Proos Votes for Federal Balanced Budget Amendment

ChamberWKZO – Radio

The Michigan Senate last week voted in favor of a resolution calling on Congress to hold a constitutional convention to introduce a new balanced budget amendment. 19 other state legislatures have made such a call so far, and if 15 more hold such a vote, then Congress would have to act.

State Senator John Proos says it only makes sense that there be a mandate for a balanced budget. He says that the average household has to budget itself responsibly, so why not the federal government?

The resolution now heads to the Michigan House of Representatives for consideration. Critics of a balanced budget amendment say that it would be practically impossible to follow, and tie the government’s hands in times of trouble.

State Tax Dollars Should Stay in Michigan to Support Michigan Jobs

WorkersMichigan spends more than $30 billion annually on goods and services, and using state businesses to meet our needs can improve efficient use of taxpayer dollars, boost our economy and create jobs.

That is why I co-sponsored a bill to give Michigan businesses a priority for state contracts when possible.

It’s a way to thank those who stuck it out during tough times. Most importantly, it simply makes sense.

Senate Bill 517 mirrors the “Buy Indiana Initiative” that gave a preference of up to 5 percent to Indiana-based businesses.

As we work hard to continue Michigan’s turnaround, we must support our home team. Michigan-based businesses and the workers they employ pay taxes help that support vital services like education and public safety.

We owe it to all Michigan residents that we remain responsible and efficient with their tax dollars. That includes ensuring our Michigan tax dollars first go to support Michigan companies and Michigan jobs.

The 2013 Pure Michigan Travel Guide illustrates the need for a state preference. An Iowa firm won the contract to put together the guide’s three seasonal issues, even though a Michigan-based company’s bid was $300,000 less.

I strongly support Pure Michigan because it helps attract jobs and tourists to our state. That’s why I’m so disappointed that a Michigan company and its workers were not picked to design the state’s travel guide when their bid would have actually saved the state money.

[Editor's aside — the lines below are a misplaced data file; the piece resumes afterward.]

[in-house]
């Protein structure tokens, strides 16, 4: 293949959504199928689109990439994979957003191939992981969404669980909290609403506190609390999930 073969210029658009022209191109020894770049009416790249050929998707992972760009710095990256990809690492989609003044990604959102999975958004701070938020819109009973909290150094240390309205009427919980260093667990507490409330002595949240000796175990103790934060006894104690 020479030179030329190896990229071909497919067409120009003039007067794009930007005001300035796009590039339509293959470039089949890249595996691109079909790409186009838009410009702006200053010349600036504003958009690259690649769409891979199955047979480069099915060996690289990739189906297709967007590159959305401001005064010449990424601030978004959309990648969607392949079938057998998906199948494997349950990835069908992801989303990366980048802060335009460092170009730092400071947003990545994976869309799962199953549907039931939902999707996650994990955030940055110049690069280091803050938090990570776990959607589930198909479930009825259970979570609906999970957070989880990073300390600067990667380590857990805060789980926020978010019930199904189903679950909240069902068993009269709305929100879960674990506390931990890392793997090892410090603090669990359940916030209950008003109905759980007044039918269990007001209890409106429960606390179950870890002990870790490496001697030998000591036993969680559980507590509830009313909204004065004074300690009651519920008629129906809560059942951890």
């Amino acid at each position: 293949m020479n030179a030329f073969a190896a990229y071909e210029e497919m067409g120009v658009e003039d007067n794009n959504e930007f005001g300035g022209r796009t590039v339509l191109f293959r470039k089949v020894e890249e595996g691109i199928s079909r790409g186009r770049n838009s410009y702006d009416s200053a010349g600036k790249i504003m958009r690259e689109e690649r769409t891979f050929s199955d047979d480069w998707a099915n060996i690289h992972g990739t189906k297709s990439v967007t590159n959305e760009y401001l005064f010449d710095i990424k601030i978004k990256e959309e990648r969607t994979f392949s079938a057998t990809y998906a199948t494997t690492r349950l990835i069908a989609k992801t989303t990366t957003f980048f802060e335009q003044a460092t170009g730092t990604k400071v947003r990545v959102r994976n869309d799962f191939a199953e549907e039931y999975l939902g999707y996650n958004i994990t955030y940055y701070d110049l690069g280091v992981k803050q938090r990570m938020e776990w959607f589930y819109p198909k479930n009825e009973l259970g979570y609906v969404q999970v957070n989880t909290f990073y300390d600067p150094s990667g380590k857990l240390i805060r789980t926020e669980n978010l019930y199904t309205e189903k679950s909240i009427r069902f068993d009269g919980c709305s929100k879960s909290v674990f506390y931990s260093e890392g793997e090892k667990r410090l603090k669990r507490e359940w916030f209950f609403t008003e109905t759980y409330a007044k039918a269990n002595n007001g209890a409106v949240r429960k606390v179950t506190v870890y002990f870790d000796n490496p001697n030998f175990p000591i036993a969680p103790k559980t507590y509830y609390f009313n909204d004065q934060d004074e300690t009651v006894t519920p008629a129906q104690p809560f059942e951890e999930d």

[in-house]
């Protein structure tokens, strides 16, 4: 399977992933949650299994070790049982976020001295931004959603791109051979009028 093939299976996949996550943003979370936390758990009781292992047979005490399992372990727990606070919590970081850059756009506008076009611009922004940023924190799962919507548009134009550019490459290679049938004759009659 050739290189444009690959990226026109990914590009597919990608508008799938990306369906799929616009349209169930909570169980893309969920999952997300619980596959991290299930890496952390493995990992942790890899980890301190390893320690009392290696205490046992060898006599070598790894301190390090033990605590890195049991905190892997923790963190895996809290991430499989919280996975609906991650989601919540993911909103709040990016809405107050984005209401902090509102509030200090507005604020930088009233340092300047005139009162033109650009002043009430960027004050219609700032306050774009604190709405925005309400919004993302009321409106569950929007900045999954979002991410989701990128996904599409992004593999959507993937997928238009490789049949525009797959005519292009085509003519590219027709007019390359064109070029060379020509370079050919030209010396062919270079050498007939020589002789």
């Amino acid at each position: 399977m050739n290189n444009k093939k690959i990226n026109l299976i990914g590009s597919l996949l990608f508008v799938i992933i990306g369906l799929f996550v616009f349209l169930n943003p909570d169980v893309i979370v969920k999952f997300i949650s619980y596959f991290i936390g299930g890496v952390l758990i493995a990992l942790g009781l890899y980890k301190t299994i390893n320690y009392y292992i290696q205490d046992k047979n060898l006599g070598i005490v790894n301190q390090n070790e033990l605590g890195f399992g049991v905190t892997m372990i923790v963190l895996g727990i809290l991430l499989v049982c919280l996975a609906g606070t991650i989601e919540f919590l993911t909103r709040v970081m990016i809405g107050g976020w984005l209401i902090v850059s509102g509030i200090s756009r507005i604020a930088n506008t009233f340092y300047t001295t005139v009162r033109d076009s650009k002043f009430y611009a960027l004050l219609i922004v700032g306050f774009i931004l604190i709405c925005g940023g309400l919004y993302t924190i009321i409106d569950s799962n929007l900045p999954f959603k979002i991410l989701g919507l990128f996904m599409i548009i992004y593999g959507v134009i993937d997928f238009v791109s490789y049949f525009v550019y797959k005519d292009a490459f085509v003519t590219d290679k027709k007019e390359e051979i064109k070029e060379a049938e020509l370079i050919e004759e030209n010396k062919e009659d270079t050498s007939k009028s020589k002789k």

Many businesses and organizations have pledged to Buy Michigan. The state should do the same.

Van Buren County Gets Grant For Swift and Sure

Law Enforcement Endorsement PicWSJM – Radio

Jason Scott Reporting

The Swift and Sure Probation Program is expanding. State Senator John Proos says Van Buren County has accepted a $250,000 grant to set it up, making it the third county in Southwest Michigan to establish the cost-saving program.

Berrien County has had the program for three years. Since its inception positive drug tests have fallen by 70%. Cass County received over $280,000 to establish a similar system back in February.

Honored to be Named Legislator of the Year by Michigan Police Chiefs

Proos_Leg. of the YearThroughout my time in public service, I have worked to improve Michigan’s economy, create jobs and ensure our government fulfills its core function of keeping our families safe.

As a father, I take my responsibility to heart. That is why I was especially honored to be named Legislator of the Year by the Michigan Association of Chiefs of Police (MACP).

Berrien Springs chief of police Milt Agay presented me with the honor in recognition of my cooperative work with law enforcement agencies and my leadership on key public safety issues, including enactment of the Swift and Sure program and increased supervision of parolees.

I sponsored Senate Bill 1315 to give police officers the authority, already given to parole officers, to search any of the more than 18,000 parolees in Michigan at any time and without first needing to get a warrant. The new law enables our police to help provide more supervision of parolees and enhanced protection of our communities while also reducing the costs of the state prison system.